Friday, March 13, 2009

No one cares about the man in the box

Christopher Nolan's The Prestige (2006 ) is both a wonderful film and the source of a provocative set of thought experiments about personal identity. I'd like to talk about a few of the movie's philosophical implications of the film and ask some questions, but I should first warn you that spoilers lie ahead.

David Bowie delivers a delightfully quirky performance as the scientist and inventor Nikola Tesla (1856-1943). Surely in both character and actor we have here the nearest thing to science fiction that real life humanity has to offer!

Tesla builds a fantastic machine for the magician Robert Angier (played by Hugh Jackman), who is desperate to duplicate the astonishing feat of his arch-rival Alfred Borden (Christian Bale). Somehow Borden is able to convince an audience that he has transported himself across the stage in a mere instant. Angier (wrongly!) thinks that one of Tesla's machines is responsible, so he wants one for himself.

But the machine he receives doesn't merely duplicate Borden's trick. It duplicates Angier himself! After the Tesla lightning plays over his body, Angier is apparently unaffected--except that a second Angier appears some distance away. Now that's magic!

Suppose we're wondering just what this machine does. Consider the following possibilities:
(1) The machine creates an exact duplicate of Angier some distance away from the orginal Angier, who is otherwise unaffected by the machine and simply remains where he was. Call this case Duplication.

(2) The machine transports Angier some distance away from his original position and then creates an exact duplicate of him in that position. Call this Transport and Duplication.

(3) The machine replaces Angier with two exact duplicates of himself, one in his original position and the other some distance away. Call this one Fission.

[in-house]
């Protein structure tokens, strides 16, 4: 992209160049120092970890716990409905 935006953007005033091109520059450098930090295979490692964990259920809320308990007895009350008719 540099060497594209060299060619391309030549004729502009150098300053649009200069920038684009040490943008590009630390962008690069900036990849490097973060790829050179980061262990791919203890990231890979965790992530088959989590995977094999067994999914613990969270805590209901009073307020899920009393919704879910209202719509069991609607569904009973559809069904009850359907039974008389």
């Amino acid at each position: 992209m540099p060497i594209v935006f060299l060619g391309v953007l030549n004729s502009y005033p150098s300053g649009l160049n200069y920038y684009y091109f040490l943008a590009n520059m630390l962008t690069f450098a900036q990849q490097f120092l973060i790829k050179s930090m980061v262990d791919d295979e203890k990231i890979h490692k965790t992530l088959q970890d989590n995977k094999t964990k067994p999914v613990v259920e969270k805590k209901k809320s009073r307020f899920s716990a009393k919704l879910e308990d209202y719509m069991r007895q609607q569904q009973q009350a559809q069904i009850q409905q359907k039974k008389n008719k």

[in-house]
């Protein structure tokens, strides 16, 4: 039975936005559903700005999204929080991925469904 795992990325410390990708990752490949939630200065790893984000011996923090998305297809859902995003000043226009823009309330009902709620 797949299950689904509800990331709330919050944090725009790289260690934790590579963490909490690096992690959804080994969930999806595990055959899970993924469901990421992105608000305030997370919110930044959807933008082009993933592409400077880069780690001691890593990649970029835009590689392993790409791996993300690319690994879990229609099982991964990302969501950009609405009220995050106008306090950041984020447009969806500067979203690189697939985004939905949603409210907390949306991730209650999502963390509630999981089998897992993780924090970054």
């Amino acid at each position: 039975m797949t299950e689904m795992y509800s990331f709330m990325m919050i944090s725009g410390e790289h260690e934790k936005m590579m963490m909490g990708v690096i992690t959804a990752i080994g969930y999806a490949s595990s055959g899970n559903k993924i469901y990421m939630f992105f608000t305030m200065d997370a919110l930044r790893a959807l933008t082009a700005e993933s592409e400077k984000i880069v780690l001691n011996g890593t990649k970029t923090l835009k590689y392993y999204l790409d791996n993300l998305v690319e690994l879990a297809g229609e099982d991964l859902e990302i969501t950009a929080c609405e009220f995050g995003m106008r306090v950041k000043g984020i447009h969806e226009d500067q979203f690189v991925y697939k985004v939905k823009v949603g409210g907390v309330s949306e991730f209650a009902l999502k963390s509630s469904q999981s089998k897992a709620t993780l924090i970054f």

I'd argue that the film favors (1), since it jives quite nicely with the earlier version of the trick wherein Angier must hide under the stage while his body double receives the accolades of the audience. And it's also an extension of the film's opening trick with the bird, too, in which the original bird is killed and then replaced by an exactly similar one. But that's not really my point here. Instead, I want to suggest that although these initially appear to be three distinct options, the differences among them become blurred upon reflection.

Angier says, "It took courage to climb into that machine every night... Not knowing if I'd be the Prestige.... Or the man in the box." But what is it that he doesn't know? Each of the two men thinks that he is "the real Angier." Yet they cannot both be Angier, notwithstanding Tesla's earlier remark that "they are all your hat, Mr. Angier." You see, identity is a transitive relation, so if Angier 1 is the original Angier and Angier 2 is the original Angier, then Angier 1 is Angier 2. And obviously that isn't the case, since there are two of them, and one lives and one dies. (In the first use of the machine, the Angier who remains shoots the Angier who travels, while in later uses it's the Angier who remains who is dropped into the box and drowns.)

So, if they cannot both be identical to the Angier who steps into the lightning, how do we answer Angier's question? Are we asking about the causal connection between the original Angier's body and the bodies of Angier 1 and Angier 2? Or are we asking about psychological continuity rather than bodily continuity? What's the difference between a machine that transports people and a machine that destroys and then duplicates people? (This question will be familiar to Star Trek fans....) In the end, does it matter whether the machine works in way (1), (2), or (3)? Is there really a difference?

Note that this problem isn't merely a result of the obvious fact that we don't understand how an incomprehensible fictional machine works. The deeper problem is that we don't understand exactly what it is to be a person and to be the same person when such odd things are going on. But do we understand such matters in ordinary cases? Perhaps not. And there are odd cases in real life as well as in sf.


Anonymous said...

True, few may care about the man in the box,enjoyed the meditations from someone that obviously does.

The resonances in this film and Sodernbergh's Solaris continue to haunt me. Doubtless mankind will keep searching for Schrodingher's cat,hat and Hadron Collider should it come to that...but in the words of Tesla "have you considered the cost" ?

Gill Shark said...

Well, I was looking for something that relates that movie with the Alice In Chains music. But anyway, really liked that Post

Muzikayise Mthethwa said...

Credit is everything.. it's the most important thing in any profession. It is so much a conflict that you wouldn't want to share it even if there were two of you. Both magicians sacrificed everything, it shows great competitiveness and the drive envy has on mankind, great things are achieved through envy. An example being the space race during the cold war. There are a lot of lessons from this movie.